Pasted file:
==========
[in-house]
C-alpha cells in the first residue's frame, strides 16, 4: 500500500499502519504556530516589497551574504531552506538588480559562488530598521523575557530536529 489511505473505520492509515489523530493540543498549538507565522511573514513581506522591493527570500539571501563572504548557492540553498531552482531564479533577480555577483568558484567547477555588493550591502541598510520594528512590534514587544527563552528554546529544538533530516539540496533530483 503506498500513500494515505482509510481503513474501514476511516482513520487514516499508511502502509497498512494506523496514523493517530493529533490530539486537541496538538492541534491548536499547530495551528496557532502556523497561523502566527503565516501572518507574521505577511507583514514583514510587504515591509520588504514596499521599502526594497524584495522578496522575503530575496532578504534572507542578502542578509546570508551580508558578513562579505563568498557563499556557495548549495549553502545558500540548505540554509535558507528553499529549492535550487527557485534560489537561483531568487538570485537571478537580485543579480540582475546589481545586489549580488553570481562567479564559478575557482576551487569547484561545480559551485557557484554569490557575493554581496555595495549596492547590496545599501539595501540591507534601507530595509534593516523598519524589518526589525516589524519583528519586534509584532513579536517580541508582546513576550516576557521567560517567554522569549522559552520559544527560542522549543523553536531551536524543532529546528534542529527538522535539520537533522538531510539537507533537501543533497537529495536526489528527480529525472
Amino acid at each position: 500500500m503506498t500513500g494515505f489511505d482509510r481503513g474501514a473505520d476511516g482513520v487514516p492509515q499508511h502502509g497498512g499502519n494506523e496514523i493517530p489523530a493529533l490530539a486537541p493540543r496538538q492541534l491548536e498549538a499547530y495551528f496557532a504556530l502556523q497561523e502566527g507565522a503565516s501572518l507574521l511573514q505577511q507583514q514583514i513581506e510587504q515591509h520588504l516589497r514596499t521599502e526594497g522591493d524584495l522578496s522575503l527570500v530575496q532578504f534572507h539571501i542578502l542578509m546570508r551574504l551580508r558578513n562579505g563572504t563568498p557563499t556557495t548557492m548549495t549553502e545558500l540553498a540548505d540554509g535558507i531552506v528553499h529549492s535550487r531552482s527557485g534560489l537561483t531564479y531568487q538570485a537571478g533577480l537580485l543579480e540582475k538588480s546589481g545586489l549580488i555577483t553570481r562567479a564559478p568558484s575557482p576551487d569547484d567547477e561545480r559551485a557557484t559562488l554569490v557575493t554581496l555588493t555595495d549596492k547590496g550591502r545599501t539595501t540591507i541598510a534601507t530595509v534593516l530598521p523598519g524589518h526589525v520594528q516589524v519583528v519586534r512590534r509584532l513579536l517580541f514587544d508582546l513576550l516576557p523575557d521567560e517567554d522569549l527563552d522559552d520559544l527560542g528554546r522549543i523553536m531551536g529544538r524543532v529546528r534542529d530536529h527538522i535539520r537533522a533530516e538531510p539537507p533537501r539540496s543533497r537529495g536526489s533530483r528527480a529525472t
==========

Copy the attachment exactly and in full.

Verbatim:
[in-house]
C-alpha cells in the first residue's frame, strides 16, 4: 500500500499502519504556530516589497551574504531552506538588480559562488530598521523575557530536529 489511505473505520492509515489523530493540543498549538507565522511573514513581506522591493527570500539571501563572504548557492540553498531552482531564479533577480555577483568558484567547477555588493550591502541598510520594528512590534514587544527563552528554546529544538533530516539540496533530483 503506498500513500494515505482509510481503513474501514476511516482513520487514516499508511502502509497498512494506523496514523493517530493529533490530539486537541496538538492541534491548536499547530495551528496557532502556523497561523502566527503565516501572518507574521505577511507583514514583514510587504515591509520588504514596499521599502526594497524584495522578496522575503530575496532578504534572507542578502542578509546570508551580508558578513562579505563568498557563499556557495548549495549553502545558500540548505540554509535558507528553499529549492535550487527557485534560489537561483531568487538570485537571478537580485543579480540582475546589481545586489549580488553570481562567479564559478575557482576551487569547484561545480559551485557557484554569490557575493554581496555595495549596492547590496545599501539595501540591507534601507530595509534593516523598519524589518526589525516589524519583528519586534509584532513579536517580541508582546513576550516576557521567560517567554522569549522559552520559544527560542522549543523553536531551536524543532529546528534542529527538522535539520537533522538531510539537507533537501543533497537529495536526489528527480529525472
Amino acid at each position: 500500500m503506498t500513500g494515505f489511505d482509510r481503513g474501514a473505520d476511516g482513520v487514516p492509515q499508511h502502509g497498512g499502519n494506523e496514523i493517530p489523530a493529533l490530539a486537541p493540543r496538538q492541534l491548536e498549538a499547530y495551528f496557532a504556530l502556523q497561523e502566527g507565522a503565516s501572518l507574521l511573514q505577511q507583514q514583514i513581506e510587504q515591509h520588504l516589497r514596499t521599502e526594497g522591493d524584495l522578496s522575503l527570500v530575496q532578504f534572507h539571501i542578502l542578509m546570508r551574504l551580508r558578513n562579505g563572504t563568498p557563499t556557495t548557492m548549495t549553502e545558500l540553498a540548505d540554509g535558507i531552506v528553499h529549492s535550487r531552482s527557485g534560489l537561483t531564479y531568487q538570485a537571478g533577480l537580485l543579480e540582475k538588480s546589481g545586489l549580488i555577483t553570481r562567479a564559478p568558484s575557482p576551487d569547484d567547477e561545480r559551485a557557484t559562488l554569490v557575493t554581496l555588493t555595495d549596492k547590496g550591502r545599501t539595501t540591507i541598510a534601507t530595509v534593516l530598521p523598519g524589518h526589525v520594528q516589524v519583528v519586534r512590534r509584532l513579536l517580541f514587544d508582546l513576550l516576557p523575557d521567560e517567554d522569549l527563552d522559552d520559544l527560542g528554546r522549543i523553536m531551536g529544538r524543532v529546528r534542529d530536529h527538522i535539520r537533522a533530516e538531510p539537507p533537501r539540496s543533497r537529495g536526489s533530483r528527480a529525472t